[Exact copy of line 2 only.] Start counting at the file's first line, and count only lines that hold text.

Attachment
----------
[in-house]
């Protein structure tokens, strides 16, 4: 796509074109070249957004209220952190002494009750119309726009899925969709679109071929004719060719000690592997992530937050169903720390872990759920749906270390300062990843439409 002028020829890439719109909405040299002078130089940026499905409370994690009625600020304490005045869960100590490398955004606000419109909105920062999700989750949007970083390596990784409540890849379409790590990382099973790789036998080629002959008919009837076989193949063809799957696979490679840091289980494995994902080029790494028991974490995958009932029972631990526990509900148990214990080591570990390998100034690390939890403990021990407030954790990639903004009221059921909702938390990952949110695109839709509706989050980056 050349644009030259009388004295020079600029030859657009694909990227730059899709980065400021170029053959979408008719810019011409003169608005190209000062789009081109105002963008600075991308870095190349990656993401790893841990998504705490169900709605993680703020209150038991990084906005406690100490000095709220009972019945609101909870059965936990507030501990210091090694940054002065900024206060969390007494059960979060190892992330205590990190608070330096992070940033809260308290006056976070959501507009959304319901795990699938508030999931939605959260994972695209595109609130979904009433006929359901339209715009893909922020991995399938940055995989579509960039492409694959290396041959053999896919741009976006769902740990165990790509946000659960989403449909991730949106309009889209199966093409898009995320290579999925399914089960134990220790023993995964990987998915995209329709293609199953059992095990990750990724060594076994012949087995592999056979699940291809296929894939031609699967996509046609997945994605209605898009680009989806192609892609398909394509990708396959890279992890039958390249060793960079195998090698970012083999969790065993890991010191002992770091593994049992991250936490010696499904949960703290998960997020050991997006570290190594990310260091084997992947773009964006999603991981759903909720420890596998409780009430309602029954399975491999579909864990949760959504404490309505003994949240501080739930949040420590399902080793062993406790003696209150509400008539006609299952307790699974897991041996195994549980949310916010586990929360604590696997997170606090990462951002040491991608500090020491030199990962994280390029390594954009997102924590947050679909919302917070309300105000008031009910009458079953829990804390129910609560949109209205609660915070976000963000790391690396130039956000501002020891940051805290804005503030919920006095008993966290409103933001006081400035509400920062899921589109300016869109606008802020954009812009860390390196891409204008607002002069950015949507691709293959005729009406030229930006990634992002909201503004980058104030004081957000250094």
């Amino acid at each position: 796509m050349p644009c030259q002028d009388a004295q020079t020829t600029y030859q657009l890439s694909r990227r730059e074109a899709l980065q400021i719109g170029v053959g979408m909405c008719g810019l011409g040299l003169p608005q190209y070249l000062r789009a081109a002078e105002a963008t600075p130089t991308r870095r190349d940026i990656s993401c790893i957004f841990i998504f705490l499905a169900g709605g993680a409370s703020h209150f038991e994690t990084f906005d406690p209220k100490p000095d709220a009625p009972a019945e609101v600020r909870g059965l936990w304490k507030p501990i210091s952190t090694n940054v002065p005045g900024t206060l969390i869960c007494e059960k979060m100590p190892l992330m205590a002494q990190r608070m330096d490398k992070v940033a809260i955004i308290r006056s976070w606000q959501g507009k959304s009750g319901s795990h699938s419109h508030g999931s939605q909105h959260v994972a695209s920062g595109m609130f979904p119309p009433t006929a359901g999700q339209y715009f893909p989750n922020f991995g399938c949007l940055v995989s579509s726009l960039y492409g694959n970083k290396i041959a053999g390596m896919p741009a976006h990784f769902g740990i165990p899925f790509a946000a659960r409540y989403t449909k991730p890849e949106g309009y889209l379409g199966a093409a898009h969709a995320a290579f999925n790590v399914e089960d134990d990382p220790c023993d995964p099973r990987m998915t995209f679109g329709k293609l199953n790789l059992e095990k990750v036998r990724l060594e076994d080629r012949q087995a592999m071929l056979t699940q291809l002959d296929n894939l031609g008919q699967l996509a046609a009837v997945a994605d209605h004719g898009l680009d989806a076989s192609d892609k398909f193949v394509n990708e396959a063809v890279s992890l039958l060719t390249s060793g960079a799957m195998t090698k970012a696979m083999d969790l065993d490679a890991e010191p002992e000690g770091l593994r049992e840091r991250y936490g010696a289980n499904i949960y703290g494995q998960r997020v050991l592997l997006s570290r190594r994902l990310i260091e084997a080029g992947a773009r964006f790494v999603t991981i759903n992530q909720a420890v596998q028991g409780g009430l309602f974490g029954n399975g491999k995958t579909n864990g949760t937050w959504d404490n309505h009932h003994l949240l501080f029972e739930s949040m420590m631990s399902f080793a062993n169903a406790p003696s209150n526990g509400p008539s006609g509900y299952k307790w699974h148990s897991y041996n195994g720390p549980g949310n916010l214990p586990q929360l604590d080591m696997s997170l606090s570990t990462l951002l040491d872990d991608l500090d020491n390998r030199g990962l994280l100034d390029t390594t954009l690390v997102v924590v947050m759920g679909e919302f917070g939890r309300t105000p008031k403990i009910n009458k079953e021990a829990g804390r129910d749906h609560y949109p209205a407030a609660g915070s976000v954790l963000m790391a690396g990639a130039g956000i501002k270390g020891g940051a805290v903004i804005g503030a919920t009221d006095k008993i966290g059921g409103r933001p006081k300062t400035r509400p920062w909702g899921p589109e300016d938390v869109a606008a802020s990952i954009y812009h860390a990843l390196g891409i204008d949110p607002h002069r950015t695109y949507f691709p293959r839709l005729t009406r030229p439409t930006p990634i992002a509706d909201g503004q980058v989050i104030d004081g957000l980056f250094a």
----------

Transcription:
């Protein structure tokens, strides 16, 4: 796509074109070249957004209220952190002494009750119309726009899925969709679109071929004719060719000690592997992530937050169903720390872990759920749906270390300062990843439409 002028020829890439719109909405040299002078130089940026499905409370994690009625600020304490005045869960100590490398955004606000419109909105920062999700989750949007970083390596990784409540890849379409790590990382099973790789036998080629002959008919009837076989193949063809799957696979490679840091289980494995994902080029790494028991974490995958009932029972631990526990509900148990214990080591570990390998100034690390939890403990021990407030954790990639903004009221059921909702938390990952949110695109839709509706989050980056 050349644009030259009388004295020079600029030859657009694909990227730059899709980065400021170029053959979408008719810019011409003169608005190209000062789009081109105002963008600075991308870095190349990656993401790893841990998504705490169900709605993680703020209150038991990084906005406690100490000095709220009972019945609101909870059965936990507030501990210091090694940054002065900024206060969390007494059960979060190892992330205590990190608070330096992070940033809260308290006056976070959501507009959304319901795990699938508030999931939605959260994972695209595109609130979904009433006929359901339209715009893909922020991995399938940055995989579509960039492409694959290396041959053999896919741009976006769902740990165990790509946000659960989403449909991730949106309009889209199966093409898009995320290579999925399914089960134990220790023993995964990987998915995209329709293609199953059992095990990750990724060594076994012949087995592999056979699940291809296929894939031609699967996509046609997945994605209605898009680009989806192609892609398909394509990708396959890279992890039958390249060793960079195998090698970012083999969790065993890991010191002992770091593994049992991250936490010696499904949960703290998960997020050991997006570290190594990310260091084997992947773009964006999603991981759903909720420890596998409780009430309602029954399975491999579909864990949760959504404490309505003994949240501080739930949040420590399902080793062993406790003696209150509400008539006609299952307790699974897991041996195994549980949310916010586990929360604590696997997170606090990462951002040491991608500090020491030199990962994280390029390594954009997102924590947050679909919302917070309300105000008031009910009458079953829990804390129910609560949109209205609660915070976000963000790391690396130039956000501002020891940051805290804005503030919920006095008993966290409103933001006081400035509400920062899921589109300016869109606008802020954009812009860390390196891409204008607002002069950015949507691709293959005729009406030229930006990634992002909201503004980058104030004081957000250094």